After Hurricane Ida strikes, Louisiana's seafood sector struggles back

Published on
August 31, 2021
Hurricane Ida has severely damaged some coastal areas of the U.S. state of Louisiana.

Blasting onshore at the end of August, Hurricane Ida sent its immense storm surge coursing through coastal areas of the U.S. state of Louisiana, with winds reportedly gusting up to 172 miles per hour.

After landing at near-category 5 hurricane strength, Ida passed between Galliano and Houma, Louisiana, sustaining 130 mph winds. Through Sunday, 29 August.

Falling trees blocked roads across the region and caused the first reported death in Ascension Parish where a man was killed when a tree fell on his house, authorities said.

“In Louisiana, we have a lot of shrimp fishermen, commercial fishermen,” ready to head out for high-water rescues, Todd Terrell of the volunteer group United Cajun Navy told CNN.

Docks in Dulac, Louisiana, are heavily damaged, and Lafourche and Terrabonne parishes “are devastated,” Louisiana Sea Grant Seafood Industry Liaison Julie Falgout said.

“My house is totaled, the whole roof is off, and everything soaked,” Falgout said. “I know several Vietnamese fishermen in Bura moved their boats inside the levee. Some of them are flipped over, and others drifted away and haven’t been found yet.”

Port Fourchon “is pretty torn up,” said Falgoud, but most of the offshore services fleets there moved west to Port Arthur and Houston area refuges before the storm, she said. But some fishermen kept their vessels outside of levees, hoping to resume work after the storm passed, and Falgout said she is trying to assess the fleet’s conditions.

“We have more boats affected than in [Hurricane] Laura [in 2020],” she said. “We didn’t think anything could beat Laura, but we just saw something that did,” she said. “We’ll build back. But everyone is tired.”

Louisiana Shrimp Association President Acy Cooper said the region’s waterfront infrastructure may have largely survived Ida’s storm surge, but repairs will take weeks.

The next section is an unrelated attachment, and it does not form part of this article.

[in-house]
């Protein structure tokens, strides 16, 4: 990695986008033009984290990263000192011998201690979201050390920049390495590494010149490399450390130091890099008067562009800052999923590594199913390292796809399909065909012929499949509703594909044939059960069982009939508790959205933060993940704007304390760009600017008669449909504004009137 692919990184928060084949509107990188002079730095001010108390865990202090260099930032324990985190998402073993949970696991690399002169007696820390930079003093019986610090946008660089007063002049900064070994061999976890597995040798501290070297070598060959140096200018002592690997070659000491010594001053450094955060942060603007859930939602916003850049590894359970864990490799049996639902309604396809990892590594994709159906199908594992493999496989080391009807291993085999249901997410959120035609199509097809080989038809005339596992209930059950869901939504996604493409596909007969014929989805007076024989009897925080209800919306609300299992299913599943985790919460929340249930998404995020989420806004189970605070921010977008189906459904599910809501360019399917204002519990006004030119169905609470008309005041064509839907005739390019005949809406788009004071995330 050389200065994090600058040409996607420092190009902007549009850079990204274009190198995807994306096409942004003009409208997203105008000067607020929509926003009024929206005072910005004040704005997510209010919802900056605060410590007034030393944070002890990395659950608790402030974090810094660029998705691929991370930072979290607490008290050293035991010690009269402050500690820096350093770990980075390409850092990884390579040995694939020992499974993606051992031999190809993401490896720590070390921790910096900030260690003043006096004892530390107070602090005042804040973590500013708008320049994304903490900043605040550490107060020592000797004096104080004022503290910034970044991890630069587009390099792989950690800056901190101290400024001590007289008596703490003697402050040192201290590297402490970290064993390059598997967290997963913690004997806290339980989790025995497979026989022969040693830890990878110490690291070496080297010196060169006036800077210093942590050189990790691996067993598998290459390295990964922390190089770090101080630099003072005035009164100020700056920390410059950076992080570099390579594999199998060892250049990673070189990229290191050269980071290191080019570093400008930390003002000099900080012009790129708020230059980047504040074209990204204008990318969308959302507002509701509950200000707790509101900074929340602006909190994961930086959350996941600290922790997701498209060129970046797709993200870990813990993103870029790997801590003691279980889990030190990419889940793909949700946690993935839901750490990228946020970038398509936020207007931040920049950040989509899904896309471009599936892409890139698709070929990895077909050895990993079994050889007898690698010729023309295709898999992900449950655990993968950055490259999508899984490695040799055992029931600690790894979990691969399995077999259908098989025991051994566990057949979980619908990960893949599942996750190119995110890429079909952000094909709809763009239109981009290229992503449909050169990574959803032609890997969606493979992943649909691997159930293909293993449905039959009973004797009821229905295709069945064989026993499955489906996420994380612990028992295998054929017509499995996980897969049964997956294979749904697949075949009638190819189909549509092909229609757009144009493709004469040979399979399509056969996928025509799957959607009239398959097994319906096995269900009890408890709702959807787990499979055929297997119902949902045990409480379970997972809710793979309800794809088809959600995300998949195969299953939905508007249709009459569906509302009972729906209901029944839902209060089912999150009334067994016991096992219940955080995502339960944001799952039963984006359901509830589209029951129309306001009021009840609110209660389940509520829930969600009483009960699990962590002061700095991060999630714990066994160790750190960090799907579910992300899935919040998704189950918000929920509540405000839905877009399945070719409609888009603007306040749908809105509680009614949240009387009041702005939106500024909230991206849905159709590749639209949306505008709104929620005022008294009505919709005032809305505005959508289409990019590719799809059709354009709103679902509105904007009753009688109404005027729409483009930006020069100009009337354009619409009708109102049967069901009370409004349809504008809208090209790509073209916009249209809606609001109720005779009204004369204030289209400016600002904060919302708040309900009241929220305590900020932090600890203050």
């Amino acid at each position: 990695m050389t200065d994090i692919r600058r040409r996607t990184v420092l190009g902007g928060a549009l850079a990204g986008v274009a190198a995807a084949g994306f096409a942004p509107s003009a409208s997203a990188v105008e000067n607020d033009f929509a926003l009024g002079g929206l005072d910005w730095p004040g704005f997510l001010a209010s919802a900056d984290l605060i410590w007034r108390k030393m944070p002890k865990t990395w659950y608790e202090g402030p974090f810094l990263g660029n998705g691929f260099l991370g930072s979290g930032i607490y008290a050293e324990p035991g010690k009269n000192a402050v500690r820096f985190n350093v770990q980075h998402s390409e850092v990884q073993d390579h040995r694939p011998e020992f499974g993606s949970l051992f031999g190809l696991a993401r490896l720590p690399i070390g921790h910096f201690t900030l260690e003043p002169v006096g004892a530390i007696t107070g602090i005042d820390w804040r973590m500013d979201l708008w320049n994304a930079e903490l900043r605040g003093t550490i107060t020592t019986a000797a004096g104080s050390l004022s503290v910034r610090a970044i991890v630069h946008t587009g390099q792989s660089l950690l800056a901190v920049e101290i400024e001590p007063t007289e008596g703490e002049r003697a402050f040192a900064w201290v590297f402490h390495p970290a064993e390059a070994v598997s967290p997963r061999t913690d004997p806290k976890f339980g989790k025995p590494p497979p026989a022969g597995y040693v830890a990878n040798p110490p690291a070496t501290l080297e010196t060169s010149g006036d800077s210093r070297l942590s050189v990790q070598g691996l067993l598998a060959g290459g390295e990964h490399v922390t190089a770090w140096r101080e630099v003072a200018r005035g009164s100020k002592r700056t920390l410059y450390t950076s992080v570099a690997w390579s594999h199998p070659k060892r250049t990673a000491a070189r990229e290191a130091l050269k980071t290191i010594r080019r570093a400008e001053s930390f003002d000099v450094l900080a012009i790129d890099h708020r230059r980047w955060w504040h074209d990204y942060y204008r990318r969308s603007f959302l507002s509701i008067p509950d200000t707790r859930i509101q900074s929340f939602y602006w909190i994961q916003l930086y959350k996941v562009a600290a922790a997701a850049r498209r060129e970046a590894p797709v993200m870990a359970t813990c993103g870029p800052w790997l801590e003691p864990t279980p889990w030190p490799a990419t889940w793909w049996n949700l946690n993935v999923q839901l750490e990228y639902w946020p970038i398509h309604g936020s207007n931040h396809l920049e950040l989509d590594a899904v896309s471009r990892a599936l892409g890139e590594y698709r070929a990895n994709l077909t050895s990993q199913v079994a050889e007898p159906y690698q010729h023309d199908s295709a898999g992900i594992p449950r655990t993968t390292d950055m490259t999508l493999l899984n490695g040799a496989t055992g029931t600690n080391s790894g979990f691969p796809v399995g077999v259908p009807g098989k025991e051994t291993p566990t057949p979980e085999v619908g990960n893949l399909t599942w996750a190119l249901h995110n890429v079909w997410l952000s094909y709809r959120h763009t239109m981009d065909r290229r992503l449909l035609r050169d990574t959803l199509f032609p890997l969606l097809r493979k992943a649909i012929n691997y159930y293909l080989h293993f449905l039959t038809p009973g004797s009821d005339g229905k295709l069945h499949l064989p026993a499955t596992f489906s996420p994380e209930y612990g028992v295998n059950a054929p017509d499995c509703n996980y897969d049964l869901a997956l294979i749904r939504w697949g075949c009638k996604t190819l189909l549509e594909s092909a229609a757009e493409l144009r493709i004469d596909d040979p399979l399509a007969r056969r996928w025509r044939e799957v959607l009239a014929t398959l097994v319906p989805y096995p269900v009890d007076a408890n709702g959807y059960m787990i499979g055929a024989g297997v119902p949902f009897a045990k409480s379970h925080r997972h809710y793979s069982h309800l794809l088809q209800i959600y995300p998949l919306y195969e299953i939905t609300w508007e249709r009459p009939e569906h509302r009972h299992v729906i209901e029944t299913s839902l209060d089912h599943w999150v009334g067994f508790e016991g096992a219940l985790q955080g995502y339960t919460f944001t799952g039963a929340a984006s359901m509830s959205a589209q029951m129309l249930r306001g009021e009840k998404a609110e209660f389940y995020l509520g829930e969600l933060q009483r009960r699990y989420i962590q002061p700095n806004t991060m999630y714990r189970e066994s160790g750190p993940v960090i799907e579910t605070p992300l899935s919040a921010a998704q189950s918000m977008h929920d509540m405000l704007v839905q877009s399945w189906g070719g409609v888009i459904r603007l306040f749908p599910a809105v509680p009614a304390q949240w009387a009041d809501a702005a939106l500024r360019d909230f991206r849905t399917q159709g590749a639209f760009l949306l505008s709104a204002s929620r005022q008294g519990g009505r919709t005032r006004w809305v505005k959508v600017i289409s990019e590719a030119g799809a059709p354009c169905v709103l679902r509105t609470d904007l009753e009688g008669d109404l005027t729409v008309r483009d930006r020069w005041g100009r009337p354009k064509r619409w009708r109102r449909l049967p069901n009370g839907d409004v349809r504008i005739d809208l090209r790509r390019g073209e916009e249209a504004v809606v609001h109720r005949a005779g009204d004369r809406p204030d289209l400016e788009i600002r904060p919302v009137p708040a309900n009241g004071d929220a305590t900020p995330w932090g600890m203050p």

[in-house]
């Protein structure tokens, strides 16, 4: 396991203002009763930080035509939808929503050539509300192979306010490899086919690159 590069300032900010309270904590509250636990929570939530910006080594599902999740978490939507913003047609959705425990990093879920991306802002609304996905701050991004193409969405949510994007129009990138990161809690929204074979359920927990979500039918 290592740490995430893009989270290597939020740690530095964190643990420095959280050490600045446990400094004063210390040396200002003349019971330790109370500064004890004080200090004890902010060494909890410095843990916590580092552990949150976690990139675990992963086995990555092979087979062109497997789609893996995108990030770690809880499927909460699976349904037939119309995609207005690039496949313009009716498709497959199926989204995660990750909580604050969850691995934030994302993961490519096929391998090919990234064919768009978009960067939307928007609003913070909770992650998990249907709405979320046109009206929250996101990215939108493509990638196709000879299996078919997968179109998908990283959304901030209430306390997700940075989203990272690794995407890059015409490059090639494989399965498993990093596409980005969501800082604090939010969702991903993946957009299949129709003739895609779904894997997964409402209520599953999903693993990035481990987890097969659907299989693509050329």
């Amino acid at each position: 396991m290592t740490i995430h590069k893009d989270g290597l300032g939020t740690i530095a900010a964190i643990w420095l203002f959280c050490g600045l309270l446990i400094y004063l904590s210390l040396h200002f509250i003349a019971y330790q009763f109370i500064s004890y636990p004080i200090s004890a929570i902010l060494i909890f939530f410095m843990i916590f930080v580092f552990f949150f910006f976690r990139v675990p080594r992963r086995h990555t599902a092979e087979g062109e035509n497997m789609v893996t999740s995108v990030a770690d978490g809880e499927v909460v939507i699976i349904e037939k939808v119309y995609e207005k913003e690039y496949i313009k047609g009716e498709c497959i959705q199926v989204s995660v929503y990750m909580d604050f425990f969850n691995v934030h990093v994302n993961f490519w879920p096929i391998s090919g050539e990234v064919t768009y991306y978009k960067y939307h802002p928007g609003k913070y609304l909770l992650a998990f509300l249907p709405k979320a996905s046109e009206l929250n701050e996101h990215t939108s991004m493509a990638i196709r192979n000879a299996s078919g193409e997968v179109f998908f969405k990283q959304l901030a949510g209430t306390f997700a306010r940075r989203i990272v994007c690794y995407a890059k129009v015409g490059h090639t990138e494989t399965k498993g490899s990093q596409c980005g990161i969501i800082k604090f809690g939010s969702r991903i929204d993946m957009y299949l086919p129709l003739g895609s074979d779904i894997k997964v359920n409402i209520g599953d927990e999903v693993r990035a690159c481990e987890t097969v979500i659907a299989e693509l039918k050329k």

“It’s bad all over. Lafourche and Terrebonne got pretty much wiped out,” he said. “The fishing industry has taken a real beating. The [shrimp and ice] plants are going to be knocked out for a while. They weren’t making a whole lot of money to begin with, with competition from imports and everything else. It’s going to be at least a month, no doubt, to get the plants and docks back up. It’s overwhelming at times … hopefully everything gets back to normal while we still have a season.”

On Sunday, 29 August, Louisiana Governor John Bel Edwards said state officials were confident in U.S. Corps of Engineers modeling that USD 15 billion (EUR 12.7 billion) in flood protection improvements since Katrina in 2005 would contain the storm surge, predicted to be 12 to 16 feet high at peak locations.

“If there’s a silver lining, and it’s hard to see one today, it’s that our levee system performed extremely well,” Edwards said at a press conference on Monday, 30 August.

But the New Orleans power grid was not up to the task, as eight transmission line failed Sunday evening, according to power company Entergy, leaving around 940,000 users in the dark. One massive power line tower collapsed, dropping its lines into the Mississippi River near Avondale just before 9 p.m. Entergy officials said they were working to assess and restore connections as soon as possible.

Edwards said search and rescue crews staged at 3 a.m. to move out at first light and rescued hundreds of people across the region. The mission now is to go out and do a gird search” to methodically sweep for stranded people, he said.

“It will likely take days to determine the extent of damage to our power grid and far longer to restore electrical transmission to the region,” the company said.

Hospitals are the priority for restoring power, said Edwards, who noted three hospitals had to be evacuated and a fourth, Terrebonne General Medical Center, was in the process of moving out patients and staff late Monday.

The administration of U.S. President Joe Biden granted Louisiana’s request for an emergency declaration and by 30 August, 18,000 residents had already signed up with the Federal Emergency Management Agency for aid, said Edwards.

The high winds sent idle vessels breaking away, including 22 barges and a ferry at Chalmette. The Regional Transit Authority reported its ferries RTA2 and Thomas Jefferson ran aground without posing any danger of damaging levees, and tugboats were readied to retrieve the vessels when it was safe to make the tows.

In Bayou Barataria, runaway vessels piled up and damaged a bridge, said Edwards.

With the hurricane’s approach, the Greater Lafourche Port Commission opened its emergency storm harbor marina to commercial fishing vessels seeking safe harbor within the South Lafourche levee system. The South Lafourche Levee District closed the gate over LA 1 at the Leon Theriot Lock in Golden Meadow, while the Ted Gisclair Floodgate in Larose and the Leon Theriot Lock in Golden Meadow were closed to all marine traffic.

Downgraded to a tropical storm early Monday morning, Ida made a slow march toward the north-northeast. Forecasters predicted continued showers and heavy thunderstorms through Tuesday, 31 August, to complicate rescue and recovery operations.

Reporting by Kirk Moore

Photo courtesy of U.S. Coast Guard

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